The Sonoran Desert of the American Southwest and northern Mexico covers some 120,000 square miles (310,800 square kilometers) of land best known for its extremes in temperatures and landscapes. It is the hottest of the North American deserts, yet is home to a vast and unique variety of plants, like the saguaro cactus, Carnegiea gigantea, (seen here) and animals that are especially adapted to this harsh environment.
One unique arachnid found not only in the Sonoran Desert but also in the Mojave and Chihuahuan deserts is the desert tarantula, Aphonopelma chalcodes. They are one of the most misunderstood creatures of the North American deserts, having been vilified in scores of scary Hollywood movies. Yet, despite their somewhat ferocious appearance, these large desert spiders are actually docile, reclusive creatures that are usually harmless when they interact with humans.
The desert tarantula is one of more than 850 species of tarantulas found around the world. Tarantula species are found in Africa, southern Europe, areas of the Middle East, southern Asia, throughout Indonesia, Australia and all of Central and South America. Within North America, tarantulas are found in the northern area of Mexico and in southern regions of the United States, west of the Mississippi River and north into central California. More than four dozen species of tarantulas are found across the United States and Mexico, including the common desert tarantula.
The desert tarantula makes its home in a wide variety of environments found across the North American deserts. Commonly found in the desert basins, these large spiders can also be found living within the rocky crevices of the desert mountain foothills and under loose tree bark or between the large roots of the forested desert mountain slopes. Most tarantulas dig burrows that can reach about 6 inches (15 cm) in depth and 8 inches (20 cm) laterally that act as shelter from both the heat and cold that can occur across the North American deserts.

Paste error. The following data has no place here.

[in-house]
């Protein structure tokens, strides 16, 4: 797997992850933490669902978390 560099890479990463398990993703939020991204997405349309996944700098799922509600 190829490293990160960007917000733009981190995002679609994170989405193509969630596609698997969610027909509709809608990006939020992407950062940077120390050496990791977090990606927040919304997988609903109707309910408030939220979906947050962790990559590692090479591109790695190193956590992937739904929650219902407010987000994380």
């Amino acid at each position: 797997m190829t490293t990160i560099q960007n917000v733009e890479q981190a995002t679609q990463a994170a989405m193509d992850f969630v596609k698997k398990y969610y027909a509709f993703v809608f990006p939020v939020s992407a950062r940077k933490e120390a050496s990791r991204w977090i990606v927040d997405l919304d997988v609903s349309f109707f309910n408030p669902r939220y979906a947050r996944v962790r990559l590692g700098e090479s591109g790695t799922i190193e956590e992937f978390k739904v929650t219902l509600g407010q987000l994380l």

Tarantulas are primitive animals, changing little from when fossil records indicate they first appeared some 350 million years ago, during the Carboniferous Period of the late Paleozoic Era. Adult desert tarantulas will grow to a length of 3 to 4 inches (70 to 100 mm) with the female being the larger of the two genders. Females, like the one shown here, have a stockier body than males and tend to be covered with a tan or light brown hair, which gave rise to a secondary name, the Arizona Blonde Tarantula. The smaller male desert tarantula is thinner in size and is usually covered with black body hair with a reddish-tinted abdomen.
The desert tarantula will feed on anything it can capture. They are nocturnal hunters and will readily dine on any insect, other spider, small lizard or mouse they happen upon. This large predator will bury its fangs into its captured prey, injecting venom that quickly paralyzes the victim. This venom also contains digestive enzymes that helps liquify the prey. Once liquified, the desert tarantula will then use its strong stomach muscles like a pump to "slurp up" its meal. The consumption of a single cricket can satisfy the desert tarantula's hunger for several weeks.